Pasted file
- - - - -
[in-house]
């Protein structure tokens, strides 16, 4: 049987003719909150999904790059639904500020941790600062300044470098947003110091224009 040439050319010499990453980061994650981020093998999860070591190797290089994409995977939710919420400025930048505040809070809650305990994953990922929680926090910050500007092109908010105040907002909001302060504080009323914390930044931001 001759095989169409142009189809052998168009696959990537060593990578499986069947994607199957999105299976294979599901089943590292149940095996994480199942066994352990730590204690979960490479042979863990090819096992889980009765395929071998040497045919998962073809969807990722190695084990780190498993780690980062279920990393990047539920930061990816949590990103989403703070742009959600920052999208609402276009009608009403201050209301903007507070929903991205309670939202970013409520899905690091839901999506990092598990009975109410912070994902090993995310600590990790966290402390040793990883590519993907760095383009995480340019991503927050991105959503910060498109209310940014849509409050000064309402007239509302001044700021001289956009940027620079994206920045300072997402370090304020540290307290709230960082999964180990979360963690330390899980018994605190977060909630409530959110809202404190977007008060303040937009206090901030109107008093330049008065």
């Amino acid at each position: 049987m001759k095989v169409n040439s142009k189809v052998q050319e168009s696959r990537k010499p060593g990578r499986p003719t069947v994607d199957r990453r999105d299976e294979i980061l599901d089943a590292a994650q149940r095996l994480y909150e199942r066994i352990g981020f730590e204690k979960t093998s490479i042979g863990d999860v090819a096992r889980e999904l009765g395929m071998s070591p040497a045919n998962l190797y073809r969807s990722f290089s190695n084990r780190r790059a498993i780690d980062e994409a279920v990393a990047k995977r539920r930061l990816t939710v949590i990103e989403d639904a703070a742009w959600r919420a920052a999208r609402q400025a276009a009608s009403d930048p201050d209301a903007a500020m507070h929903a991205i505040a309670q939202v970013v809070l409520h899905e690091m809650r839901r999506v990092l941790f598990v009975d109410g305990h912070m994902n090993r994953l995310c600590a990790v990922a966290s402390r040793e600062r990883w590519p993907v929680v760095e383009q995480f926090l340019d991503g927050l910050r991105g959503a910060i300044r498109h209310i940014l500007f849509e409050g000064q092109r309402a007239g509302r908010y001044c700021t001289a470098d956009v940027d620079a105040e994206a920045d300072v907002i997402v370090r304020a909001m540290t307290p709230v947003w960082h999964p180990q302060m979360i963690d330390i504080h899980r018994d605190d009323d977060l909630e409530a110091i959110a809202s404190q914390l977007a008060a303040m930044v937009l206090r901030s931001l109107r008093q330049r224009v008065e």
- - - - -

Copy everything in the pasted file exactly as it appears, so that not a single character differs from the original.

[in-house]
């Protein structure tokens, strides 16, 4: 049987003719909150999904790059639904500020941790600062300044470098947003110091224009 040439050319010499990453980061994650981020093998999860070591190797290089994409995977939710919420400025930048505040809070809650305990994953990922929680926090910050500007092109908010105040907002909001302060504080009323914390930044931001 001759095989169409142009189809052998168009696959990537060593990578499986069947994607199957999105299976294979599901089943590292149940095996994480199942066994352990730590204690979960490479042979863990090819096992889980009765395929071998040497045919998962073809969807990722190695084990780190498993780690980062279920990393990047539920930061990816949590990103989403703070742009959600920052999208609402276009009608009403201050209301903007507070929903991205309670939202970013409520899905690091839901999506990092598990009975109410912070994902090993995310600590990790966290402390040793990883590519993907760095383009995480340019991503927050991105959503910060498109209310940014849509409050000064309402007239509302001044700021001289956009940027620079994206920045300072997402370090304020540290307290709230960082999964180990979360963690330390899980018994605190977060909630409530959110809202404190977007008060303040937009206090901030109107008093330049008065």
């Amino acid at each position: 049987m001759k095989v169409n040439s142009k189809v052998q050319e168009s696959r990537k010499p060593g990578r499986p003719t069947v994607d199957r990453r999105d299976e294979i980061l599901d089943a590292a994650q149940r095996l994480y909150e199942r066994i352990g981020f730590e204690k979960t093998s490479i042979g863990d999860v090819a096992r889980e999904l009765g395929m071998s070591p040497a045919n998962l190797y073809r969807s990722f290089s190695n084990r780190r790059a498993i780690d980062e994409a279920v990393a990047k995977r539920r930061l990816t939710v949590i990103e989403d639904a703070a742009w959600r919420a920052a999208r609402q400025a276009a009608s009403d930048p201050d209301a903007a500020m507070h929903a991205i505040a309670q939202v970013v809070l409520h899905e690091m809650r839901r999506v990092l941790f598990v009975d109410g305990h912070m994902n090993r994953l995310c600590a990790v990922a966290s402390r040793e600062r990883w590519p993907v929680v760095e383009q995480f926090l340019d991503g927050l910050r991105g959503a910060i300044r498109h209310i940014l500007f849509e409050g000064q092109r309402a007239g509302r908010y001044c700021t001289a470098d956009v940027d620079a105040e994206a920045d300072v907002i997402v370090r304020a909001m540290t307290p709230v947003w960082h999964p180990q302060m979360i963690d330390i504080h899980r018994d605190d009323d977060l909630e409530a110091i959110a809202s404190q914390l977007a008060a303040m930044v937009l206090r901030s931001l109107r008093q330049r224009v008065e």